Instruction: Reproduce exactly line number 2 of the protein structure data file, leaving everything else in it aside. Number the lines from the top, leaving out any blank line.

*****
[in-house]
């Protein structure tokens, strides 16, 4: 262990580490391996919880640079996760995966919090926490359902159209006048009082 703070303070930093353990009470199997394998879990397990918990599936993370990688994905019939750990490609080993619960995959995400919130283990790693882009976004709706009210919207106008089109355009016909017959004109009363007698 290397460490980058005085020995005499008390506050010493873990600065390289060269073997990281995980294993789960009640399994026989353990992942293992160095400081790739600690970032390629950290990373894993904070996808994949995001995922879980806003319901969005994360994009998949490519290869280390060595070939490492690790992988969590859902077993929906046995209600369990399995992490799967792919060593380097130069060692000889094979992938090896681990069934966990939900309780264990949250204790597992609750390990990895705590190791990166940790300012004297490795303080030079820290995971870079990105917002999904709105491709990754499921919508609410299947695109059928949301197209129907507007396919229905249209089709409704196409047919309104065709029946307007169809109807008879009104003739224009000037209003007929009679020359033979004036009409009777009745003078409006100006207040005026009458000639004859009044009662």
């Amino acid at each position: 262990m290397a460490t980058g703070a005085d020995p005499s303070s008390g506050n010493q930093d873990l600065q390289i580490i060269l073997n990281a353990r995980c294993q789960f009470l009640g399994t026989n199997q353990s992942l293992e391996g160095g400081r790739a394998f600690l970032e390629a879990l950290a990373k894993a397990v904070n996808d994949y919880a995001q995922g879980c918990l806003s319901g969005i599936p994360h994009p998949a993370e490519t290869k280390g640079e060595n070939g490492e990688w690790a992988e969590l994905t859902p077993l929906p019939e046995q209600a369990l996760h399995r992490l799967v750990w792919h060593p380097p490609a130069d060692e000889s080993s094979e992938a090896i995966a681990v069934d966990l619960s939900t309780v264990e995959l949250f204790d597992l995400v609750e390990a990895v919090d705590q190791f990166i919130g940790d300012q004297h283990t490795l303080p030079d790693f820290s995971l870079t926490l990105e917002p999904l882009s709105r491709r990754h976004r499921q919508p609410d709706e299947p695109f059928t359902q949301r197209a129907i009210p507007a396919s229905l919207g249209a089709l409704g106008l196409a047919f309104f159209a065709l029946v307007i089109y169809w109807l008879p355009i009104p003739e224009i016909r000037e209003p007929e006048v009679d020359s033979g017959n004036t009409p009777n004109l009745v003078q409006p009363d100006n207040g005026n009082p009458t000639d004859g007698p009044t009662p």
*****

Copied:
């Protein structure tokens, strides 16, 4: 262990580490391996919880640079996760995966919090926490359902159209006048009082 703070303070930093353990009470199997394998879990397990918990599936993370990688994905019939750990490609080993619960995959995400919130283990790693882009976004709706009210919207106008089109355009016909017959004109009363007698 290397460490980058005085020995005499008390506050010493873990600065390289060269073997990281995980294993789960009640399994026989353990992942293992160095400081790739600690970032390629950290990373894993904070996808994949995001995922879980806003319901969005994360994009998949490519290869280390060595070939490492690790992988969590859902077993929906046995209600369990399995992490799967792919060593380097130069060692000889094979992938090896681990069934966990939900309780264990949250204790597992609750390990990895705590190791990166940790300012004297490795303080030079820290995971870079990105917002999904709105491709990754499921919508609410299947695109059928949301197209129907507007396919229905249209089709409704196409047919309104065709029946307007169809109807008879009104003739224009000037209003007929009679020359033979004036009409009777009745003078409006100006207040005026009458000639004859009044009662």